citrus crop forecast

A Challenging Harvest Season for Alico

Josh McGillCitrus, Industry News Release

The current citrus harvest season “has been a challenging one for Alico,” the company stated in a late March press release. “In addition to a harvest season that was anticipated to produce less fruit than in the prior year, many of the state’s citrus groves, including Alico’s citrus groves, were impacted by a freeze event in late January 2022.”


Nearly all of Alico’s early and mid-season fruit, which comprises approximately 40% of its annual box production, had already been harvested and so was not materially impacted by the freeze, the company stated. It added, “Although the company’s Valencia harvest will be smaller this season as a result of the freeze, we are pleased that there does not appear to be long-term measurable damage to Alico’s trees.”

The company estimated it will have an 11% decrease in its annual citrus box production compared with the prior season. “Pricing for citrus has increased for the second consecutive year, and the company expects its pricing will approach, and may even reach, the ceiling prices on its long-term supply contracts with Tropicana this season,” it stated.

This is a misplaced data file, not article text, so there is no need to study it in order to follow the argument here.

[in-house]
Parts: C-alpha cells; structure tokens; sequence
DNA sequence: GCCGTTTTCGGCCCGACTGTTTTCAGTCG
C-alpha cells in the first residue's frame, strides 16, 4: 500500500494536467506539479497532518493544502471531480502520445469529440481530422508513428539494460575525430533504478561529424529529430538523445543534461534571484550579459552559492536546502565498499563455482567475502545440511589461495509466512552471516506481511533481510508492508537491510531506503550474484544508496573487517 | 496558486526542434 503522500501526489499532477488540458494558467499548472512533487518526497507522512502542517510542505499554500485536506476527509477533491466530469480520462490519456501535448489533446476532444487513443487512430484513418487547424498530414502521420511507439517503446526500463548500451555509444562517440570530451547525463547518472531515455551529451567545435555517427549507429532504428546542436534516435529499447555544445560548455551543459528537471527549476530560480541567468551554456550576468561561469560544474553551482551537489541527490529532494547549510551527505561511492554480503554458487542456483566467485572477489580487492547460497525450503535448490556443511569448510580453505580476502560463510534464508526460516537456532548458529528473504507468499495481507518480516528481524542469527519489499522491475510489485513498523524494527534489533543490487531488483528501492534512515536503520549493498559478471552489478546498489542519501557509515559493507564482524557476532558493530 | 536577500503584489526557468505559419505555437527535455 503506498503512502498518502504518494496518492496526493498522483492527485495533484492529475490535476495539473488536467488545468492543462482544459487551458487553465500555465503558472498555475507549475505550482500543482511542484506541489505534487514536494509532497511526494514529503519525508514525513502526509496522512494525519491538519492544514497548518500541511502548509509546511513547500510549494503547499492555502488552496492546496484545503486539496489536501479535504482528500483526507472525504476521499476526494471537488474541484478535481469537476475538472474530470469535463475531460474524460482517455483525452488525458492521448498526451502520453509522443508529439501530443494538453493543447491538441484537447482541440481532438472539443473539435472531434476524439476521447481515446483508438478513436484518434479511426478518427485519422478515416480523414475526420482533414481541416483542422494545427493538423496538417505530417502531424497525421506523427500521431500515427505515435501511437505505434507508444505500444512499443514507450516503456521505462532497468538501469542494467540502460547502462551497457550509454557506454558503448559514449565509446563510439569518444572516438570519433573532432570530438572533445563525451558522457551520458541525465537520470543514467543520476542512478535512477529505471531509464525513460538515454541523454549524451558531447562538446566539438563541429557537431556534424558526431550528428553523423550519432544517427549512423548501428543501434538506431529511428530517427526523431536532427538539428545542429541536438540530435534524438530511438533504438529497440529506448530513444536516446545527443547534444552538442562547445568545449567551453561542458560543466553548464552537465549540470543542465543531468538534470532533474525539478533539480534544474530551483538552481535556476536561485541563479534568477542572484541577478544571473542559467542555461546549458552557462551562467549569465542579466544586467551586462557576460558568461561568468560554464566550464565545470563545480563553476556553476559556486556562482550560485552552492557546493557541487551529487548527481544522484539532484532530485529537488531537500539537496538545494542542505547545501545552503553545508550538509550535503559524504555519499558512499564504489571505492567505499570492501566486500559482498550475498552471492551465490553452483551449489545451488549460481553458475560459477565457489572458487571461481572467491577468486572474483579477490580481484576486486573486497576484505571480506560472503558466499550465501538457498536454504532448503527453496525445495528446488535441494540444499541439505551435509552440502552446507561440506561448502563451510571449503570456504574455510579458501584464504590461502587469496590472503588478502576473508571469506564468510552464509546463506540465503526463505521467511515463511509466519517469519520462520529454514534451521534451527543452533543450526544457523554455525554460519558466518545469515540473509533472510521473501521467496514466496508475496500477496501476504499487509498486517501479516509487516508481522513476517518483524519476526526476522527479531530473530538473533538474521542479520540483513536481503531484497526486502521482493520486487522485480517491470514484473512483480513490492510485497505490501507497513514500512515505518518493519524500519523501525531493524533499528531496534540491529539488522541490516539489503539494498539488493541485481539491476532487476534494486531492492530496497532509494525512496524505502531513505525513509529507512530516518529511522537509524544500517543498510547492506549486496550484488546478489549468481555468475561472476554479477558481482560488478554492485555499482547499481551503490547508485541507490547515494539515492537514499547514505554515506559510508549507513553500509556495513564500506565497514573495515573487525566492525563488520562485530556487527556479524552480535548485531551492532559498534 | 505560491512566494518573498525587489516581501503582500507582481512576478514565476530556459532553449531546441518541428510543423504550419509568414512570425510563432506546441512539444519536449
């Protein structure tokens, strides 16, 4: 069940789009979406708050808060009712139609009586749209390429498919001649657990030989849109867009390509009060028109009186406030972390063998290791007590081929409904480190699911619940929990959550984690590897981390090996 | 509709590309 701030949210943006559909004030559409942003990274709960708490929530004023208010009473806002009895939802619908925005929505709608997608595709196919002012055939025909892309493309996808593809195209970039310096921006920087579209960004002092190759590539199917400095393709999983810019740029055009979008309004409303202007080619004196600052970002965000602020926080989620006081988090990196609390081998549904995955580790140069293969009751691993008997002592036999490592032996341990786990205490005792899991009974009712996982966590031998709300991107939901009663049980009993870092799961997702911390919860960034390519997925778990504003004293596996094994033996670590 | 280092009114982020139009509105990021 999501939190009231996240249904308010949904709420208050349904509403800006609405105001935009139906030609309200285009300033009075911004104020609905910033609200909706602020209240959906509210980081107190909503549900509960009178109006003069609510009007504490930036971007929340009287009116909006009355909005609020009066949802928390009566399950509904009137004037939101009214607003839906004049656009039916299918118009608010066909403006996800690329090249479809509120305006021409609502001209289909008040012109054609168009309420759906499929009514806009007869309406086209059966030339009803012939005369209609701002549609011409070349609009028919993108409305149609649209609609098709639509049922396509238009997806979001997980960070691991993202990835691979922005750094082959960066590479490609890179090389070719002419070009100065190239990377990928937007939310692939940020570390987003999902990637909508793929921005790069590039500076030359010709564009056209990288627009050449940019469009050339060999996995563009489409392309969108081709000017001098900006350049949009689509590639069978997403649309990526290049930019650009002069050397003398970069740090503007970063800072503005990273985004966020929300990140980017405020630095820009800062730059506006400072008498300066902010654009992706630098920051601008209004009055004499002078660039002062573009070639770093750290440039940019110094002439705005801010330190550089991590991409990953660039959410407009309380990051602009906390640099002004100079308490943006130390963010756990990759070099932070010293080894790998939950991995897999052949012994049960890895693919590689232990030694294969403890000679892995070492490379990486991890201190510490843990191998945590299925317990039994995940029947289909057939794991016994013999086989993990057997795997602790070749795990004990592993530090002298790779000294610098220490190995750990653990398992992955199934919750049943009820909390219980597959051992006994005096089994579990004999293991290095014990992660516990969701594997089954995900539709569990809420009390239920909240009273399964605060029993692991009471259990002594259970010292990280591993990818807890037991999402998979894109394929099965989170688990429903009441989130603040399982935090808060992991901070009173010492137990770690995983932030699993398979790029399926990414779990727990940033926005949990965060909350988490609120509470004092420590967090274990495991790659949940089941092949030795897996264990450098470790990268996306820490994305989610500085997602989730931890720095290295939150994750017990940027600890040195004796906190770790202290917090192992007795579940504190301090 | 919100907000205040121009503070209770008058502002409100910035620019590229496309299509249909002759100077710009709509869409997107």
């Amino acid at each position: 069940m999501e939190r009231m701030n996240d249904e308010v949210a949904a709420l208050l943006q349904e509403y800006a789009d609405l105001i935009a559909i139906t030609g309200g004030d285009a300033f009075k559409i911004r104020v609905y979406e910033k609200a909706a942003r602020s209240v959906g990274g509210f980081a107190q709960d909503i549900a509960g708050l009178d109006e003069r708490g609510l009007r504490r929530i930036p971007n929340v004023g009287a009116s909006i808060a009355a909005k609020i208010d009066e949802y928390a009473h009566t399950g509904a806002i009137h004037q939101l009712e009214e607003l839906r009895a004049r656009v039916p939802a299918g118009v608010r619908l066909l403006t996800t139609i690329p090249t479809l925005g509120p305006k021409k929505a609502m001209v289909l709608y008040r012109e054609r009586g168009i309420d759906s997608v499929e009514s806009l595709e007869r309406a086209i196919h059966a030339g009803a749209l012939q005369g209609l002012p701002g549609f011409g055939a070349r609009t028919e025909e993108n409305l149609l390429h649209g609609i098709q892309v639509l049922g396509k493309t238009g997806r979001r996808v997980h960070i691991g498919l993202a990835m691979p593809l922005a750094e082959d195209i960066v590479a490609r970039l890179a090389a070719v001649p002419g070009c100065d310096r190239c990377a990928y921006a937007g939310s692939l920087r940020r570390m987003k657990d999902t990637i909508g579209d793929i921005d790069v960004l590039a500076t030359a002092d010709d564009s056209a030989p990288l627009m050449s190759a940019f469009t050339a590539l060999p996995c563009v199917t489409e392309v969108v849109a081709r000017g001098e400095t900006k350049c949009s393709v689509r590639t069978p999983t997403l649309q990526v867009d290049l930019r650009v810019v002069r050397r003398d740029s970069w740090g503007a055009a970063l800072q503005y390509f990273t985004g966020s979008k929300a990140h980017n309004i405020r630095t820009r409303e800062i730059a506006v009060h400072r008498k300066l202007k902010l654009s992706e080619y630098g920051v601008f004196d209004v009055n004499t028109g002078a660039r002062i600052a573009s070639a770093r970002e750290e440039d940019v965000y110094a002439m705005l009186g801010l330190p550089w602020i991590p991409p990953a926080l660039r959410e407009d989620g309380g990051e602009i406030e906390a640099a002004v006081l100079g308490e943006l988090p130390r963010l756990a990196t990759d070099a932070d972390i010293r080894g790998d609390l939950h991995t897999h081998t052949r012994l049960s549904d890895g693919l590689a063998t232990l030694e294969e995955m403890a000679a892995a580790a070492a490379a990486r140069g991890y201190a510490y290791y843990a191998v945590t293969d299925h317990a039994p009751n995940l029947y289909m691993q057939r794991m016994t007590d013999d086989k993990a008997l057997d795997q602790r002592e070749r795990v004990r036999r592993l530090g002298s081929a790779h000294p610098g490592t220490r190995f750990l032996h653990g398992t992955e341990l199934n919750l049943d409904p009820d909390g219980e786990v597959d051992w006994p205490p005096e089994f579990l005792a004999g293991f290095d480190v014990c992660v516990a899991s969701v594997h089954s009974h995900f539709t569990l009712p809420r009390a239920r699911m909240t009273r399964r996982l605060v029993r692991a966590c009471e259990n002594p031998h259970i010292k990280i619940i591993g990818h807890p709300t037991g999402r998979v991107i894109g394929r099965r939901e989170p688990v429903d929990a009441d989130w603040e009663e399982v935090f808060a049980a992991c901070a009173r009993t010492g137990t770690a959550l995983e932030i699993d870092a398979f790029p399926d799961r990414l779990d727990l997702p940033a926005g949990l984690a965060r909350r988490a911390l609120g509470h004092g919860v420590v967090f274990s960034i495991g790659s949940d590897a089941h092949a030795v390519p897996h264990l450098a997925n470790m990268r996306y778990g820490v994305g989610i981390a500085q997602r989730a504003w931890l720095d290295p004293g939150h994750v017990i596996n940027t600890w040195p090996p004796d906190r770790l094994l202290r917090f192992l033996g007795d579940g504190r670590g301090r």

Alico reported that it has entered into a purchase option agreement with E.R. Jahna Industries, Inc. for the sale of approximately 899 acres of land at a price of approximately $11,500 per acre. The acreage consists of 340 net citrus acres, 130 acres of cane, 209 acres of pastureland and 220 support acres. Jahna has a three-year option to purchase the property, which expires in January 2025.

Alico is continuing with its citrus replanting program. It has planted approximately 1.5 million trees since the beginning of fiscal year 2018 through the end of fiscal year 2021. The trees planted in 2018 are anticipated to start producing a meaningful amount of fruit commencing with the next harvest season in fiscal year 2023.

Source: Alico, Inc.


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